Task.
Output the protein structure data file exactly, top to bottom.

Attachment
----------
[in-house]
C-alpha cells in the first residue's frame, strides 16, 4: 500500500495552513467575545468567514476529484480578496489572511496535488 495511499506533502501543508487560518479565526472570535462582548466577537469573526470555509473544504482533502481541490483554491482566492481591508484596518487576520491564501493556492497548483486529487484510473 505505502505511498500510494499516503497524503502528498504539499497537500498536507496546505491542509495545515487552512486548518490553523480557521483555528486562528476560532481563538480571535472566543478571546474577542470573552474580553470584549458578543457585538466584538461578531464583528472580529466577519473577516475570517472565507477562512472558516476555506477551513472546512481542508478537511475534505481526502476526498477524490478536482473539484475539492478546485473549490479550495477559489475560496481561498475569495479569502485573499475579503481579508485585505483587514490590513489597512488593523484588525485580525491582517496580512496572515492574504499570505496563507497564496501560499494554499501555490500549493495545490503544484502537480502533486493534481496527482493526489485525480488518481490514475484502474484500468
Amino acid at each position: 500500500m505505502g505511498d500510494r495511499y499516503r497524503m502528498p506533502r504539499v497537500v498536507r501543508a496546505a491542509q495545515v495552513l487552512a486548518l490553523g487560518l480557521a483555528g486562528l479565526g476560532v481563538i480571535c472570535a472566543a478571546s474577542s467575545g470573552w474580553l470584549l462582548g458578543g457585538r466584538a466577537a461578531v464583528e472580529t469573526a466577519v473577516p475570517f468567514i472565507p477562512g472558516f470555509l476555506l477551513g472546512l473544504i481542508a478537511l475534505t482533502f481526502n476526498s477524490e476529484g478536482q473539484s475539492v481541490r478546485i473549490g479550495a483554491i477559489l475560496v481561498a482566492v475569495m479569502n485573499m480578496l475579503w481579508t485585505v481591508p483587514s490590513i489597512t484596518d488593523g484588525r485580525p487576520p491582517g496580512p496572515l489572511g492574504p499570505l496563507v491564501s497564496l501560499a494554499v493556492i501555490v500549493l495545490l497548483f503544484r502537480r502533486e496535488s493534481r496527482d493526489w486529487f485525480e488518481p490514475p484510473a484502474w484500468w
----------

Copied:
[in-house]
C-alpha cells in the first residue's frame, strides 16, 4: 500500500495552513467575545468567514476529484480578496489572511496535488 495511499506533502501543508487560518479565526472570535462582548466577537469573526470555509473544504482533502481541490483554491482566492481591508484596518487576520491564501493556492497548483486529487484510473 505505502505511498500510494499516503497524503502528498504539499497537500498536507496546505491542509495545515487552512486548518490553523480557521483555528486562528476560532481563538480571535472566543478571546474577542470573552474580553470584549458578543457585538466584538461578531464583528472580529466577519473577516475570517472565507477562512472558516476555506477551513472546512481542508478537511475534505481526502476526498477524490478536482473539484475539492478546485473549490479550495477559489475560496481561498475569495479569502485573499475579503481579508485585505483587514490590513489597512488593523484588525485580525491582517496580512496572515492574504499570505496563507497564496501560499494554499501555490500549493495545490503544484502537480502533486493534481496527482493526489485525480488518481490514475484502474484500468
Amino acid at each position: 500500500m505505502g505511498d500510494r495511499y499516503r497524503m502528498p506533502r504539499v497537500v498536507r501543508a496546505a491542509q495545515v495552513l487552512a486548518l490553523g487560518l480557521a483555528g486562528l479565526g476560532v481563538i480571535c472570535a472566543a478571546s474577542s467575545g470573552w474580553l470584549l462582548g458578543g457585538r466584538a466577537a461578531v464583528e472580529t469573526a466577519v473577516p475570517f468567514i472565507p477562512g472558516f470555509l476555506l477551513g472546512l473544504i481542508a478537511l475534505t482533502f481526502n476526498s477524490e476529484g478536482q473539484s475539492v481541490r478546485i473549490g479550495a483554491i477559489l475560496v481561498a482566492v475569495m479569502n485573499m480578496l475579503w481579508t485585505v481591508p483587514s490590513i489597512t484596518d488593523g484588525r485580525p487576520p491582517g496580512p496572515l489572511g492574504p499570505l496563507v491564501s497564496l501560499a494554499v493556492i501555490v500549493l495545490l497548483f503544484r502537480r502533486e496535488s493534481r496527482d493526489w486529487f485525480e488518481p490514475p484510473a484502474w484500468w